mlady_rebecca's Reviews > The Tao of Pooh

The Tao of Pooh by Benjamin Hoff
Rate this book
Clear rating

by
732709
's review
Jan 25, 11

bookshelves: 2011, non-fiction__psychology_and_health, non-fiction, series__winnie_the_pooh, non-fiction__religion_or_philosophy, jared_inspired_reading
Recommended to mlady_rebecca by: Holly - from her personal collection
Read on January 25, 2011

The back of the book reads (in part):
While Eeyore frets...
... and Piglet hesitates
... and Rabbit calculates
... and Owl pontificates
... Pooh just is.
And that's a clue to the secret wisdom of the Taoists.


Well, going by that alone, I'll never be a good Taoist. I resound more with all the other characters except Pooh. Probably Eeyore and Owl the most.

I had a stuffed Eeyore when I was a child. Don't remember if I choose him, my parents choose him because I'm that way, or it was just an odd coincidence.

Part of the Tao of Pooh is the fact that he's simpleminded, and in the moment. He doesn't over-analyze things -- that's me. Being in the moment like that allows you to be happier. *snort* I recognize that as true, but I don't believe it's something you choose. You can be more in the moment and try not to over-analyze things, but some of us can't turn our inner-Owl off.

One more funny thing about Knowledge, that of the scholar, the scientist, or anyone else; it always wants to blame the mind of the Uncarved Block - what it calls Ignorance - for problems that it causes itself, either directly or indirectly, through its own limitations, nearsightedness, or neglect. (pg 31)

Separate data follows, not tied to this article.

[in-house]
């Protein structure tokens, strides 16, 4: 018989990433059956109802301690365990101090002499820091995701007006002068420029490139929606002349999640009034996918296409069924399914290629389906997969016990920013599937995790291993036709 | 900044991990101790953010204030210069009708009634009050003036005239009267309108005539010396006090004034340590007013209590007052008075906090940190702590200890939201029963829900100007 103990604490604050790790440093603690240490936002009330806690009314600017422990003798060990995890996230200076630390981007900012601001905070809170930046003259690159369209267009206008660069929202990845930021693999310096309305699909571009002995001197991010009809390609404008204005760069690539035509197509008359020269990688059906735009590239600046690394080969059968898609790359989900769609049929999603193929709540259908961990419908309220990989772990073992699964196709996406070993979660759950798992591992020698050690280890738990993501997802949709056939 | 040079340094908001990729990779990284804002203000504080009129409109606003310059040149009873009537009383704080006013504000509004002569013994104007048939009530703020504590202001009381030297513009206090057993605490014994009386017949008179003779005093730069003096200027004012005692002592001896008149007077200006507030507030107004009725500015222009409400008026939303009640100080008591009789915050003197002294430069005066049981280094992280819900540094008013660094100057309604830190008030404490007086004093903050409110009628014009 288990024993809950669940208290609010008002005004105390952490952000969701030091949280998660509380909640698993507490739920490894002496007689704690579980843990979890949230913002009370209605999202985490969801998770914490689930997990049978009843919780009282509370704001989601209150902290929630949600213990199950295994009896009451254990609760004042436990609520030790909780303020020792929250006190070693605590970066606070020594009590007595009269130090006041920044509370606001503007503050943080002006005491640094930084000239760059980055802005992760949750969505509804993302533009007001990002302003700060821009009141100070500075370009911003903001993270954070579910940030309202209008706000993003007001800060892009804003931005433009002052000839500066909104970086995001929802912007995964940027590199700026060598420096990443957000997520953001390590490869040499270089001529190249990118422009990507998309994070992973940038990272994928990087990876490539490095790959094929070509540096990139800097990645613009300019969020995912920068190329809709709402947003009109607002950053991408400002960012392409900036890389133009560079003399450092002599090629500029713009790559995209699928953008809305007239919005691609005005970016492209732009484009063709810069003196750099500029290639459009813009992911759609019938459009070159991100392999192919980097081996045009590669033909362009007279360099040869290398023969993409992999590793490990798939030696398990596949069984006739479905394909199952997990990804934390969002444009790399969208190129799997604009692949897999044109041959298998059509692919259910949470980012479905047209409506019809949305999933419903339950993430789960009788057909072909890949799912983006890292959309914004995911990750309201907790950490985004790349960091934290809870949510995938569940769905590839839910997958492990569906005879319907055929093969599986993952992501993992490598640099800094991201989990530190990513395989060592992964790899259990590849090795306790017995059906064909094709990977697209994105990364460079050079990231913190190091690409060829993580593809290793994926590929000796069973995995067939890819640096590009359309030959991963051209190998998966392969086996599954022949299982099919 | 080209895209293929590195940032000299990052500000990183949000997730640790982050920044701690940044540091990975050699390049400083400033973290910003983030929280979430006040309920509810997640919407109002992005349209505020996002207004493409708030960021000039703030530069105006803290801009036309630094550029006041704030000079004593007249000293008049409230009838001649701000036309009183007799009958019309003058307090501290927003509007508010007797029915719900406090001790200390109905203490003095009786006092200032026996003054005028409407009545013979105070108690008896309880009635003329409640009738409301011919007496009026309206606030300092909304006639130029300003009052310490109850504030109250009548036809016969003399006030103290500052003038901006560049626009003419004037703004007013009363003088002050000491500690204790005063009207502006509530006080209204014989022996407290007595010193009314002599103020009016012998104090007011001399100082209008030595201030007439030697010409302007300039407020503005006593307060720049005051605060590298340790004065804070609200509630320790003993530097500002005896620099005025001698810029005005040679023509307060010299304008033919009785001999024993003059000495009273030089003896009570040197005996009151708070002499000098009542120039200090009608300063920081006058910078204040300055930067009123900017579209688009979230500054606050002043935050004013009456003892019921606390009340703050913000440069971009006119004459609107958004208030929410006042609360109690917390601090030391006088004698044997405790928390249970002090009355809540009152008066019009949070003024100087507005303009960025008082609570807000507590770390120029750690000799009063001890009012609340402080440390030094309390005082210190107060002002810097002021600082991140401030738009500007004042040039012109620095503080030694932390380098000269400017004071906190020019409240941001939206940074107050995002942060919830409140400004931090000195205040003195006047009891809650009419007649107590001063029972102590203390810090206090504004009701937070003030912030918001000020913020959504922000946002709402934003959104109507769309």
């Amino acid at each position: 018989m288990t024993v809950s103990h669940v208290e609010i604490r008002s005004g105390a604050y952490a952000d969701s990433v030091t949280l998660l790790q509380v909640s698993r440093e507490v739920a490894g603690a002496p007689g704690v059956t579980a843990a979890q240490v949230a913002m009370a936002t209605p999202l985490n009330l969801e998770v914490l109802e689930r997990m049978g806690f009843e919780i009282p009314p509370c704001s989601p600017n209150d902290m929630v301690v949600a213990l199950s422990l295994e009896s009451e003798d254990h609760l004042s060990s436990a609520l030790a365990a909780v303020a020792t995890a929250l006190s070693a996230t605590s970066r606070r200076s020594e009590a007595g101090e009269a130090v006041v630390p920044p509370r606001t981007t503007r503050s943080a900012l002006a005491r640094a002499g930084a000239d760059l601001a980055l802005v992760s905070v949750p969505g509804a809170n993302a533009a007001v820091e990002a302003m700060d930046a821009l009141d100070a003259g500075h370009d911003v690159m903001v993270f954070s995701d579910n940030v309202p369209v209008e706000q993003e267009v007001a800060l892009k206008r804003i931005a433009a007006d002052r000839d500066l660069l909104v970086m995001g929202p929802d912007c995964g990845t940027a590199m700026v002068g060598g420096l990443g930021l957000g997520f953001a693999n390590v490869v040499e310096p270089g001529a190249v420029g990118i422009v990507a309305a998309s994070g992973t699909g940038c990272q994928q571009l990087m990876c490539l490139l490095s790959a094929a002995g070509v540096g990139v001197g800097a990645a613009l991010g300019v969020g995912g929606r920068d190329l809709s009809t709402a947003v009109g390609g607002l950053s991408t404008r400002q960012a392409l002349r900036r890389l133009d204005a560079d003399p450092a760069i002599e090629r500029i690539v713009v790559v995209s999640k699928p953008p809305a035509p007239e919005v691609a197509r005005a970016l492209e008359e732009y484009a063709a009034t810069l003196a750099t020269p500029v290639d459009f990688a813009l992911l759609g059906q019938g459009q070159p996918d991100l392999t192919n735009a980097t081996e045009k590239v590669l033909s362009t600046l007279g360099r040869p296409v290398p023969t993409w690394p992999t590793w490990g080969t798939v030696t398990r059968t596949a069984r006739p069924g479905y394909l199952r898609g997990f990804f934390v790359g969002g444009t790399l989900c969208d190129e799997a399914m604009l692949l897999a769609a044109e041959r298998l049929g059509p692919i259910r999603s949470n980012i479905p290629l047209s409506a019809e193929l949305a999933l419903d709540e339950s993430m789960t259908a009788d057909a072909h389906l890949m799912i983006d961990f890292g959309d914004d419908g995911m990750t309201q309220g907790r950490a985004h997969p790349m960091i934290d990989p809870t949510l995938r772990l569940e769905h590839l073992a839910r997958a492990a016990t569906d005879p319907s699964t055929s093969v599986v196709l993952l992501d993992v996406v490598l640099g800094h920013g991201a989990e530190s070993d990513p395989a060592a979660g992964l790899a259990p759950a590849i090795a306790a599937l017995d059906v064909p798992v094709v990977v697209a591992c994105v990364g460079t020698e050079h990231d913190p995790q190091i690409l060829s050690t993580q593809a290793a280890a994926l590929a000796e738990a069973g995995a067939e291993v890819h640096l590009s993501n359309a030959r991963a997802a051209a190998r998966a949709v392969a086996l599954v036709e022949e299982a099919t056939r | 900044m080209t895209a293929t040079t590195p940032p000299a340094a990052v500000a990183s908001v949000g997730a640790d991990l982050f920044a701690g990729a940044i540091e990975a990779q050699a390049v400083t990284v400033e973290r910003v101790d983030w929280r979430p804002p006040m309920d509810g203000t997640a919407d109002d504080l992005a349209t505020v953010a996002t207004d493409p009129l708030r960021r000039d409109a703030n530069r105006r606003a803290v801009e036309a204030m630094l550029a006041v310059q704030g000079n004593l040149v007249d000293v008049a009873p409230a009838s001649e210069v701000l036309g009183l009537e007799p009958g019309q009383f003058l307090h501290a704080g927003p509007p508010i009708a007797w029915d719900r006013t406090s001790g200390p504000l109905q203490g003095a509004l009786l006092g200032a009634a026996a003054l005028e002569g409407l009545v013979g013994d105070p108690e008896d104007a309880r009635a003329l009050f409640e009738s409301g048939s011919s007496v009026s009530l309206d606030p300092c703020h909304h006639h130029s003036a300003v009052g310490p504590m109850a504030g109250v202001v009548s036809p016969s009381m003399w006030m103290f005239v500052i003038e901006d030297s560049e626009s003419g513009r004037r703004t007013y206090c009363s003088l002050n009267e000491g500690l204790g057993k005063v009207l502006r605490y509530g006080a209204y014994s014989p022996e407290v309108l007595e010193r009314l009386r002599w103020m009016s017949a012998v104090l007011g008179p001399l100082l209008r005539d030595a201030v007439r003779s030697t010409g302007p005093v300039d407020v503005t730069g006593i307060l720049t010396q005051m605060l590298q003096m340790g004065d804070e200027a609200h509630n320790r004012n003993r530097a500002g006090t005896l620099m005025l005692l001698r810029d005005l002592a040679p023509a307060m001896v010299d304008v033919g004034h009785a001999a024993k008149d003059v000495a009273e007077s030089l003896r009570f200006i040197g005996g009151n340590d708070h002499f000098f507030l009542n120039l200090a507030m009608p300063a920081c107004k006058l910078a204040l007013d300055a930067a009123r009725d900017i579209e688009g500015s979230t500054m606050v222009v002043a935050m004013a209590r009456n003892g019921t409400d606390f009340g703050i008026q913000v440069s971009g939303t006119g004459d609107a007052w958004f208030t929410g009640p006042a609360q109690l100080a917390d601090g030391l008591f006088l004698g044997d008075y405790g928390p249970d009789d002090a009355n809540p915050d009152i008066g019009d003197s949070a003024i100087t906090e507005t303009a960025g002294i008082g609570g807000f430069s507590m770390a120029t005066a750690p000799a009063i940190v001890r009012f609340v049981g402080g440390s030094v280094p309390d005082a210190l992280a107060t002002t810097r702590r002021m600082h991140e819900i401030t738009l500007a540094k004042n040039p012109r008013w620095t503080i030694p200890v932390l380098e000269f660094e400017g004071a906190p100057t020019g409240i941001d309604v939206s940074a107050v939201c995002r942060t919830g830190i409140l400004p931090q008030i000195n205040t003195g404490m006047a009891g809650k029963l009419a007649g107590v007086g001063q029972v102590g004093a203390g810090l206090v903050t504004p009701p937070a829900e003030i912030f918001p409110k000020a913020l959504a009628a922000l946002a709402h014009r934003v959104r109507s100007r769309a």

Hmmm.

Another part of the Tao of Pooh is the idea of working with things the way they are, not fighting their innate nature. That one makes sense. And I do like the idea that we should see our negatives as positives, not that that comes easy to me.

When you work with Wu Wei, you put the round peg in the round hole and the square peg in the square hole. No stress, no struggle. Egotistical desire tries to force the round peg into the square hole and the square peg into the round hole. Cleverness tries to devise craftier ways of making pegs fit where they don't belong. Knowledge tries to figure out why round pegs fit round holes, but not square holes. Wu Wei doesn't try. It doesn't think about it. It just does. (pg 75)

Hmmm, I'm mostly Knowledge (Owl) with a bit of Cleverness (Rabbit?) thrown in.

Our Bisy Backson religions, sciences, and business ethics have tried their hardest to convince us that there is a Great Reward waiting for us somewhere, and that what we have to do is spend our lives working like lunatics to catch up with it. Whether it's up in the sky, behind the next molecule, or in the executive suite, it's somehow always farther along than we are - just down the road, on the other side of the world, past the moon, beyond the stars.... (pgs 97-98)

Okay, I can support that one. Get out of the rat race. Although the "time saving" attitude, I do buy into. I live on convenience food.

So, all and all a short (158 page), insightful book that is an quick and easy read. It makes me want to re-read my A.A. Milne. *g*
likeflag

Sign into Goodreads to see if any of your friends have read The Tao of Pooh.
sign in »

No comments have been added yet.